Book Review – The River of Silver

The River of Silver is a collection of short stories set in the world of The Daevabad Trilogy by S. A. Chakraborty. I listened to this as an audiobook, narrated by Soneela Nankani. It appears that this book is not available in print or as an e-book until October 2022, so the audio version is your only option for an early return to this stunning world.

I reviewed the books in the original trilogy here:

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Here is the blurb:

Bestselling author S.A. Chakraborty’s acclaimed Daevabad Trilogy gets expanded with this new compilation of stories from before, during, and after the events of The City of Brass, The Kingdom of Copper, and The Empire of Gold, all from the perspective of characters both beloved and hated, and even those without a voice in the novels. The River of Silver gathers material both seen and new—including a special coda fans will need to read—making this the perfect complement to those incredible novels.

A prospective new queen joins a court whose lethal history may overwhelm her own political savvy…

An imprisoned royal from a fallen dynasty and a young woman wrenched from her home cross paths in an enchanted garden…

A pair of scouts stumble upon a secret in a cursed winter wood that will turn over their world…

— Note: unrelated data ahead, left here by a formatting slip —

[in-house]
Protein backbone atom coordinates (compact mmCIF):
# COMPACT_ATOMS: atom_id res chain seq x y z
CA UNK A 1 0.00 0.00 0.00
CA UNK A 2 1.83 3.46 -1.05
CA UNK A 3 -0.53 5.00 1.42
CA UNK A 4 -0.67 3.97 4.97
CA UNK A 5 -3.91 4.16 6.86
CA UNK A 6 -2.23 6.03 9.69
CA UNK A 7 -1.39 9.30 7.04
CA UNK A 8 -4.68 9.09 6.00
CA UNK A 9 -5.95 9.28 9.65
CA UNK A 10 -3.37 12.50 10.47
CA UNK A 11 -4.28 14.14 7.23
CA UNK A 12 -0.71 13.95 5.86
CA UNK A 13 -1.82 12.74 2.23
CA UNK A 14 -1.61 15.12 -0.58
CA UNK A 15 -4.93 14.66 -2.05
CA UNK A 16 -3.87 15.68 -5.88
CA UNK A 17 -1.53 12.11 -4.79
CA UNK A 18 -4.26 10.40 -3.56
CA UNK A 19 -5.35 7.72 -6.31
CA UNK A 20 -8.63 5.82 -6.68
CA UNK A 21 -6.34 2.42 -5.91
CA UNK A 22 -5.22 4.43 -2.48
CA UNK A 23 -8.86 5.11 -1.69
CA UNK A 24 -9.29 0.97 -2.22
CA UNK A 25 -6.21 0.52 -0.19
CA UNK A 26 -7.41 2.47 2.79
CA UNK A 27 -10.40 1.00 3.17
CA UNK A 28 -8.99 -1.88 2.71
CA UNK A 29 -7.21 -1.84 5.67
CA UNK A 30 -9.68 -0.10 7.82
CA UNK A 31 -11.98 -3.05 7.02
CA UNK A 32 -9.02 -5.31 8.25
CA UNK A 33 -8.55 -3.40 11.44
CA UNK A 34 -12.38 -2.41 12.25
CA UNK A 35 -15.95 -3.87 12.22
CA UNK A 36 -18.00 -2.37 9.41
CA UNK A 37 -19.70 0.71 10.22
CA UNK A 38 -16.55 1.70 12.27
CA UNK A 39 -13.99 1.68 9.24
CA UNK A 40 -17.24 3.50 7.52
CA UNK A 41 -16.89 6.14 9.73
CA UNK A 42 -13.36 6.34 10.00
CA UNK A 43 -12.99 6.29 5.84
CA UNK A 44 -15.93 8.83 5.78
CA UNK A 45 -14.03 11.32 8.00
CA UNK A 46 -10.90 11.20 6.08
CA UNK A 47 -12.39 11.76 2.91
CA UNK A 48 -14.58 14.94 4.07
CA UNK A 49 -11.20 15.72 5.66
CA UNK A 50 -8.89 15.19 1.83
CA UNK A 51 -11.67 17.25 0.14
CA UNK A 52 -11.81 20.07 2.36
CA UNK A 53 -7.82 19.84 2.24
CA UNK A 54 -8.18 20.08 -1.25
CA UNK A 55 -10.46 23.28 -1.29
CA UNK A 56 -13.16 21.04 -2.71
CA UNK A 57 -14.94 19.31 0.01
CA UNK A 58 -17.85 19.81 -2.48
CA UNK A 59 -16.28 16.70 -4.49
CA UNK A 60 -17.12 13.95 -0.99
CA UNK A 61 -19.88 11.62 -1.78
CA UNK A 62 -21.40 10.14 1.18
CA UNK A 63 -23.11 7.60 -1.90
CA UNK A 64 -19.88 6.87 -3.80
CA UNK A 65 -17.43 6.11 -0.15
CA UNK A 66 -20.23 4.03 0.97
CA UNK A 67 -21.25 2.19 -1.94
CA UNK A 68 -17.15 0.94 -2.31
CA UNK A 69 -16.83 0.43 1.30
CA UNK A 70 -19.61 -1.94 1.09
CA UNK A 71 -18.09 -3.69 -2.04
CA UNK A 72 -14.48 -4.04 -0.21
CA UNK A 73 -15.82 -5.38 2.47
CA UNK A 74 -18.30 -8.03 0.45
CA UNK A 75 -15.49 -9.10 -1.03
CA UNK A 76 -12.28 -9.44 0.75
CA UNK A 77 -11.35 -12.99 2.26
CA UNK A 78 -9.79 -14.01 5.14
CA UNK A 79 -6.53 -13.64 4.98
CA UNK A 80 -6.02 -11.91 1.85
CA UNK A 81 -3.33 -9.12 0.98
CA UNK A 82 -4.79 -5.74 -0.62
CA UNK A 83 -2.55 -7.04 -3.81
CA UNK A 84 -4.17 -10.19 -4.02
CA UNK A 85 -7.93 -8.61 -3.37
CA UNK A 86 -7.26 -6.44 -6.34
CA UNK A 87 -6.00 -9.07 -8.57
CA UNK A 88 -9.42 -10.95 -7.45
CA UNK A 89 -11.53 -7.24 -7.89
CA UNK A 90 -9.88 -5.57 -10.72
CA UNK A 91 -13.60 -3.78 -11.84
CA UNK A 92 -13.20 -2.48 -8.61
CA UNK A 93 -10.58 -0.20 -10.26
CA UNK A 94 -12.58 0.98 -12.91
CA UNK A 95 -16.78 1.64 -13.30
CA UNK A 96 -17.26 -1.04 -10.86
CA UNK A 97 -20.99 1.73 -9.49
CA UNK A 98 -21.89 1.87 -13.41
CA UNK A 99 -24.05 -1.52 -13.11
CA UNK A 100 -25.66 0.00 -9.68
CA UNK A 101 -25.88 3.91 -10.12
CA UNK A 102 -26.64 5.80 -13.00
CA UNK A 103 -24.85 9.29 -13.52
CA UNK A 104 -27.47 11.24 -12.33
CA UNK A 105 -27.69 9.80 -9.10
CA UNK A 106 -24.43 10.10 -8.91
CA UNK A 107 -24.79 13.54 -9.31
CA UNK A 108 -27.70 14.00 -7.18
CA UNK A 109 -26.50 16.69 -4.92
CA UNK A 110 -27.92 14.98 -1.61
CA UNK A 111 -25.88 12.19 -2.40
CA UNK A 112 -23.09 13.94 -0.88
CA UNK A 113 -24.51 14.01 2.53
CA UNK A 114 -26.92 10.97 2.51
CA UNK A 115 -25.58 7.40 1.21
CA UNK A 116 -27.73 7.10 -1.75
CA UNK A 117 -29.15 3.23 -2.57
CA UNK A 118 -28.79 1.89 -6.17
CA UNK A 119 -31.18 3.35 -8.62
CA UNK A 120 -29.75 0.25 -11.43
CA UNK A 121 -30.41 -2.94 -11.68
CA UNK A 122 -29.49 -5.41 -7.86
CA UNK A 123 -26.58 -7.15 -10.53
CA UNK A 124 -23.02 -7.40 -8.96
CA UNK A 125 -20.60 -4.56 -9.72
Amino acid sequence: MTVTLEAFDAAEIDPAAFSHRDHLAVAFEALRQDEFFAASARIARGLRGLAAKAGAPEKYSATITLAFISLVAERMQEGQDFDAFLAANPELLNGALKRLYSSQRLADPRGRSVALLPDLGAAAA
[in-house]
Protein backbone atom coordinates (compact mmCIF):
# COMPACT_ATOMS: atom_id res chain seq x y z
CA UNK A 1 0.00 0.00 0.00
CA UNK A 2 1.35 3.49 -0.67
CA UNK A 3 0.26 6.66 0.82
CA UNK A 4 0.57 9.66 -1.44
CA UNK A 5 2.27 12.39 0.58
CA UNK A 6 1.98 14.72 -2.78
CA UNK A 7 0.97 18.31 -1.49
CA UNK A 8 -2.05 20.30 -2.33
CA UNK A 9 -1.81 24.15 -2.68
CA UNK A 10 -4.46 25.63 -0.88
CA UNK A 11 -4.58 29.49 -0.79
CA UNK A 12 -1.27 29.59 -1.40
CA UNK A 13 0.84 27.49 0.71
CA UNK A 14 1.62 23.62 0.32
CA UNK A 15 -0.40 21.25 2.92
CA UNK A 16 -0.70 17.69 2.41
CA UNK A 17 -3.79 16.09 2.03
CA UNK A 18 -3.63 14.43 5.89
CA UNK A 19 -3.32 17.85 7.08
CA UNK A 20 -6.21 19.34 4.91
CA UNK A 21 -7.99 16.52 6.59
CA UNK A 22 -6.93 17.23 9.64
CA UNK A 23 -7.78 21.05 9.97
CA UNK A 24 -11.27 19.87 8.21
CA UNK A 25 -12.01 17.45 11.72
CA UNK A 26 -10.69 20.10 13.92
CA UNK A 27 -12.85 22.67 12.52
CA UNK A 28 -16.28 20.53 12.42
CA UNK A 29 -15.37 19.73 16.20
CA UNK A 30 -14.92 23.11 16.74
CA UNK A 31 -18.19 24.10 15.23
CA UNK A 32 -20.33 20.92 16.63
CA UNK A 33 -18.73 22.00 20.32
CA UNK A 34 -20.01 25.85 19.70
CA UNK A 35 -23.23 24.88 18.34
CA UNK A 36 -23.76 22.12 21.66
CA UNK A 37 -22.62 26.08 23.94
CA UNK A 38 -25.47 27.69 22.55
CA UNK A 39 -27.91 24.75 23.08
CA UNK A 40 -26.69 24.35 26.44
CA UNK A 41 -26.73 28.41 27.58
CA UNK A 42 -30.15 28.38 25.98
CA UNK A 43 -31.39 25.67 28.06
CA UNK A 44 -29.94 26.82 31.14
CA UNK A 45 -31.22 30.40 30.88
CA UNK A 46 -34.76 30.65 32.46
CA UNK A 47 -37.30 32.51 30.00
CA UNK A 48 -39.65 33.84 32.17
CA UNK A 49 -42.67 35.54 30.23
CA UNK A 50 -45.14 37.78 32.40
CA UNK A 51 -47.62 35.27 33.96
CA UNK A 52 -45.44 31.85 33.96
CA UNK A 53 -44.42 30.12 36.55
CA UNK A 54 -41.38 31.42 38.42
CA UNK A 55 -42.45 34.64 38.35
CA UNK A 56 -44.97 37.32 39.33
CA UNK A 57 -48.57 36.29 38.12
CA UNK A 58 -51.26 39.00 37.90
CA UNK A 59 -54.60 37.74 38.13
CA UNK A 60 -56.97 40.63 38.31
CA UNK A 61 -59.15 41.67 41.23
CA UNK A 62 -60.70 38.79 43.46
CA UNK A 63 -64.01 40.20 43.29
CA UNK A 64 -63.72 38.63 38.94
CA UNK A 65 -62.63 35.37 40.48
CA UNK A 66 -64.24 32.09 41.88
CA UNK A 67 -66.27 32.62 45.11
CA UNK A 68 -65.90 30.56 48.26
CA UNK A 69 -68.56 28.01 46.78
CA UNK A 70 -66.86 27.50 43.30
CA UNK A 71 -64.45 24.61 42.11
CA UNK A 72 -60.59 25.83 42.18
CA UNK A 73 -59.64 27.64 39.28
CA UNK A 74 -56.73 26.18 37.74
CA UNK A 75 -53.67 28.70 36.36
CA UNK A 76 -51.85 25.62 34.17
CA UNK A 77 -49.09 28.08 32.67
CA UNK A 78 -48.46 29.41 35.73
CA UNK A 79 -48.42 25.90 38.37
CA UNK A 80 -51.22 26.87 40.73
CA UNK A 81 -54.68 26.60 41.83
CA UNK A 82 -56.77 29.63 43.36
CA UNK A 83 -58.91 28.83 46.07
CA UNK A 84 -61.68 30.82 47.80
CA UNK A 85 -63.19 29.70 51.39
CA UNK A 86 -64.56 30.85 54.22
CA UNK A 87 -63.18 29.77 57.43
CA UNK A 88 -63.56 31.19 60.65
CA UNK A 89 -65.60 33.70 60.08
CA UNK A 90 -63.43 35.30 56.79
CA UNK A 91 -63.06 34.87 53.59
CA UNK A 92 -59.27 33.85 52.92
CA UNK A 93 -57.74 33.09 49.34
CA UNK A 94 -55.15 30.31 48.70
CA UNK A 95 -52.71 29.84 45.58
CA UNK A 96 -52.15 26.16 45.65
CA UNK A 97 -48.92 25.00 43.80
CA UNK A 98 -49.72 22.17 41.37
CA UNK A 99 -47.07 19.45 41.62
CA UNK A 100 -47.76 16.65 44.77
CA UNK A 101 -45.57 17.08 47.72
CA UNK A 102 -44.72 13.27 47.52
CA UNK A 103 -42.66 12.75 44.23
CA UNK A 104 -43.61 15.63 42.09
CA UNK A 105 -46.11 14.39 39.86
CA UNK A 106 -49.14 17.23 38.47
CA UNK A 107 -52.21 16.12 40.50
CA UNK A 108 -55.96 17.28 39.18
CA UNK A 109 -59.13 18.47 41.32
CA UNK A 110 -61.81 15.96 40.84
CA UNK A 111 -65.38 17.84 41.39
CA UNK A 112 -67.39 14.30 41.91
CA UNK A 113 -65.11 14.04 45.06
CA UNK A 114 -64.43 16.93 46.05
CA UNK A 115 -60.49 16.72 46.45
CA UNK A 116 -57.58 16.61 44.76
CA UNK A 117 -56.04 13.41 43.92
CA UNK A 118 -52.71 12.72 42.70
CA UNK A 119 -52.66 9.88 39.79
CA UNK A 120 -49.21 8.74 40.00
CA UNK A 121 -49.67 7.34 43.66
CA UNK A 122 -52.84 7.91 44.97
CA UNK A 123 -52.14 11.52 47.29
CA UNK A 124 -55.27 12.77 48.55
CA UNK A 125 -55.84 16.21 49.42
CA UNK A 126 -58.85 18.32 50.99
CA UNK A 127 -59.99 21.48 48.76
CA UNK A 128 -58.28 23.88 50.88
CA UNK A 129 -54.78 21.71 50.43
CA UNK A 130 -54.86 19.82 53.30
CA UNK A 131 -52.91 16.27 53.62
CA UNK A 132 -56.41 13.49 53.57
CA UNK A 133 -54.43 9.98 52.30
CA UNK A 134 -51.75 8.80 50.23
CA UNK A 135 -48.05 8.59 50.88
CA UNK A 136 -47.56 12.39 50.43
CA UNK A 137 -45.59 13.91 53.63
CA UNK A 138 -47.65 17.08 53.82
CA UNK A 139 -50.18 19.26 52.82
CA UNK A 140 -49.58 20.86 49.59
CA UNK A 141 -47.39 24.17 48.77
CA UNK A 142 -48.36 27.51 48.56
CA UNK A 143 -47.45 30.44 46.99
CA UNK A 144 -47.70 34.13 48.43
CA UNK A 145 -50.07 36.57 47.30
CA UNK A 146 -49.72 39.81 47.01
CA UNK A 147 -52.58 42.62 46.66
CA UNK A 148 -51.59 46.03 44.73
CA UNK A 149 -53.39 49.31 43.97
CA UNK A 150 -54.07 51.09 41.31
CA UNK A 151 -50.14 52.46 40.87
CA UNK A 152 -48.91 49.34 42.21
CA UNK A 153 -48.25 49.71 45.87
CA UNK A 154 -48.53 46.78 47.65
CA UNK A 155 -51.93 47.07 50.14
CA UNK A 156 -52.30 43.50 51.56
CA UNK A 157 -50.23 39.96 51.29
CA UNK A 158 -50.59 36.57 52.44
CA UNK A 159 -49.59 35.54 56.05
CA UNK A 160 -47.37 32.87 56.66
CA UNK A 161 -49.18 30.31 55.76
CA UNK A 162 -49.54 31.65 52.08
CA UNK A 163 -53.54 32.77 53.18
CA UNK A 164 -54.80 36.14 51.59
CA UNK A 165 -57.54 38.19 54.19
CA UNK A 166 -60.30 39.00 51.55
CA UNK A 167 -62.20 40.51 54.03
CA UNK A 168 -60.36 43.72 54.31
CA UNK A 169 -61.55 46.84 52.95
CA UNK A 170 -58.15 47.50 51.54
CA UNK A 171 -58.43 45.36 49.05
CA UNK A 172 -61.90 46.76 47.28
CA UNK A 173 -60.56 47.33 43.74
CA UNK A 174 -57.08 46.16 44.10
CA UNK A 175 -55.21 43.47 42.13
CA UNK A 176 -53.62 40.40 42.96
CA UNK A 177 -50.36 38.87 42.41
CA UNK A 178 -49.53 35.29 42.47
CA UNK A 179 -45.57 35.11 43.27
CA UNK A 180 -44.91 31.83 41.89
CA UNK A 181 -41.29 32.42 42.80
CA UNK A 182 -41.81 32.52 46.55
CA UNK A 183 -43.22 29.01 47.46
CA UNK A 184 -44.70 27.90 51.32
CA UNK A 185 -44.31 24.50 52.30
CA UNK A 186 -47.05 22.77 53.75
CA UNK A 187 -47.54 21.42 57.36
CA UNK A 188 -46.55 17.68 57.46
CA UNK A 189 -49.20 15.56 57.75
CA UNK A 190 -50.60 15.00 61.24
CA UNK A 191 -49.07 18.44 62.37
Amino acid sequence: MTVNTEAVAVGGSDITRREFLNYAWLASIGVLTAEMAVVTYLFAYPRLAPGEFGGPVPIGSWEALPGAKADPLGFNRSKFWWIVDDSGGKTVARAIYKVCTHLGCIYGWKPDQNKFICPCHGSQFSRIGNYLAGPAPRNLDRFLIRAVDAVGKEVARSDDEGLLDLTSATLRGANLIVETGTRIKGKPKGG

Now together in one place, these stories of Daevabad enrich a world already teeming with magic and wonder. From Manizheh’s first steps towards rebellion to adventures that take place after The Empire of Gold, this is a must-have collection for those who can’t get enough of Nahri, Ali, and Dara and all that unfolded around them.


This book is for readers who have already enjoyed The Daevabad Trilogy, and while the stories would be readable to someone unfamiliar with the plot and characters of the books, much of the impact of these tales would be lost. The River of Silver is a collection of deleted scenes, character backstory, and moments of resolution that either didn’t fit in the main trilogy, would have given away spoilers too soon, or would have dragged out the ending of The Empire of Gold.

For anyone reading the trilogy and wanting just a little more, The River of Silver will deliver on that. Each story is prefaced by a short note from the author that lets the reader know when it occurs in relation to the books and if there was any other history behind it. For example, one story was an alternate prologue to one of the books.

The narrator is the same woman who read the original trilogy, and her voice took me immediately back to Daevabad. The slight variations in tone allowed me to discern different characters without needing to be otherwise told.

Overall this was a fun addition to the world of Daevabad and helped to ease the sadness of finishing the trilogy and knowing that such a wonderful story was over.

Did you read any of The Daevabad Trilogy? Have you picked up The River of Silver yet? Let me know in the comments above.

Find more of my reviews here.

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